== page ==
The last blog detailed measures that can be utilised to prepare educational institutions for the occurrence of a school shooting. Discussed in this blog post will be the results of research into online commentaries of videos relating to previous school shooting attacks: these elucidate a further need to reassure students about the importance of emergency management training to their safety. In online debates, notably, there were insecurities expressed about whether school safety measures actually offer protection.
One issue, for instance, was a concern about hiding in a corner or under desks, rather than running for the nearest exit. Likely exacerbating these perceptions is knowledge of past shooting events — the mass shooting in Norway (2010) and the school shooting at Columbine High School (1999) were commonly cited — and how others were killed. Extrapolating from this, the main ideas probably driving these reactions is a kind of helplessness at being inside where the threat is rather than running out to safety. Appropriately, a study by Fisher and Nasar’s study into fear of crime on college campuses discovered that fear levels were highest in sites which offered low prospects for escape. As the last blog outlined, however, in cases where the attacker is inside the building, a ‘lockdown’ procedure is actually safer than trying to escape. With this in mind, training scenarios for educational institutions should spend a substantial amount of time explaining why taking a particular kind of action would be the safest in a particular situation, so that students are aware of why they are hiding rather than trying to escape.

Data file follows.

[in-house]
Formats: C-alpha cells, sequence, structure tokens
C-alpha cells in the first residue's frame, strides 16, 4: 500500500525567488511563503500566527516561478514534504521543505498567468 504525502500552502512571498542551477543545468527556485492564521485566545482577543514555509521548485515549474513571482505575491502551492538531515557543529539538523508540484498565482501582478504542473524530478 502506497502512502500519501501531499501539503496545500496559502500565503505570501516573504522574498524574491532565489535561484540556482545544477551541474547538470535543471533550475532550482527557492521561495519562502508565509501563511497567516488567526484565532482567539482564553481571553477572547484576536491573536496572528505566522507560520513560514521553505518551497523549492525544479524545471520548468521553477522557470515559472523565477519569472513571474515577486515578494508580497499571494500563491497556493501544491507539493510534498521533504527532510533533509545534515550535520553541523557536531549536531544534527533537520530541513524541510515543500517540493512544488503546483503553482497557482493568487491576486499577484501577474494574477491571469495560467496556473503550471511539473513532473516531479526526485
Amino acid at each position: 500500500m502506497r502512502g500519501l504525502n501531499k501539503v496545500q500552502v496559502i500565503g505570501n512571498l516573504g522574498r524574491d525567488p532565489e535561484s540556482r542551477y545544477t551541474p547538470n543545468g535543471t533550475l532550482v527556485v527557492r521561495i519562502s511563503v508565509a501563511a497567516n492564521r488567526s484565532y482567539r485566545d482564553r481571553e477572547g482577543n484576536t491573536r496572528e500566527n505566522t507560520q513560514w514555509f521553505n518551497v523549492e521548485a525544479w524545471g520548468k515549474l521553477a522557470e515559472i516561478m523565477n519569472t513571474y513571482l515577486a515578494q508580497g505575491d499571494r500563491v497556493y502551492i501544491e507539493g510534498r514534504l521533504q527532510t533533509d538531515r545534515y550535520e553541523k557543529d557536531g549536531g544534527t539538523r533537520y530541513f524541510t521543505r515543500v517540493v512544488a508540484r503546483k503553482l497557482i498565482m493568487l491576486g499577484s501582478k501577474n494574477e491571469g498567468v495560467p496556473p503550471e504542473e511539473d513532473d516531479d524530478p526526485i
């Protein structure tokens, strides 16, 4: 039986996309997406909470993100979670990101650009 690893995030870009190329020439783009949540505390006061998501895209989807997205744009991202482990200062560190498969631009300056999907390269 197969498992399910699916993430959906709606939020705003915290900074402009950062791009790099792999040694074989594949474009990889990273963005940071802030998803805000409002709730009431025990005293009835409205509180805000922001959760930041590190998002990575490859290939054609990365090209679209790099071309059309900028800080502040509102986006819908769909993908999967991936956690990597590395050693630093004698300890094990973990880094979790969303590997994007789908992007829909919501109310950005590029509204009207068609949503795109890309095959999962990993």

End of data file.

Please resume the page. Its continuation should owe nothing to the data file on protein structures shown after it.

In addition to this, despite the wave of school security measures implemented after high-profile school shootings like those at Columbine High School and Virginia Tech University, online users still felt that this was an area of weakness; this is evinced with statements like “schools need better security” and “security was lax as usual.” Online users were particularly incredulous that higher educational institutions do not even have metal detectors, pointing out that this made them ‘open targets’ for shooters. Considering this, some users argued in favour of universal metal detector implementation across all educational institutions. Despite this, as pointed out by my blog post ‘Creating a Market? The Commercial Products of School Shootings,’ (published 14th May 2014) the actual likelihood of metal detectors preventing school shootings is questionable. A study of school safety administrators found that only 32% considered these to be effective in reducing more general school violence; this is even less likely to be the case when dealing with an active shooter event. Instead of metal detectors and other ‘target-hardening’ measures, it would be more fruitful to train students to prepare for school shootings, as well as to report any ‘warning signs’ that could prevent an attack from occurring in the first place.
[This blog post was put together by using analyses of comments from YouTube videos and some scholarly sources. The next blog post will discuss emergency management mistakes to avoid.]
 Fisher, Bonnie S. and Nasar, Jack L. (1992) ‘Fear of Crime in Relation to Three Exterior Site Features: Prospect, Refuge and Escape.’ Environment and Behaviour 24 (1), 35-65.
 Crystal A. Garcia. (2003) ‘School Safety Technology: Current Users and Perceived Effectiveness.’ Criminal Justice Policy Review 14: 30-54.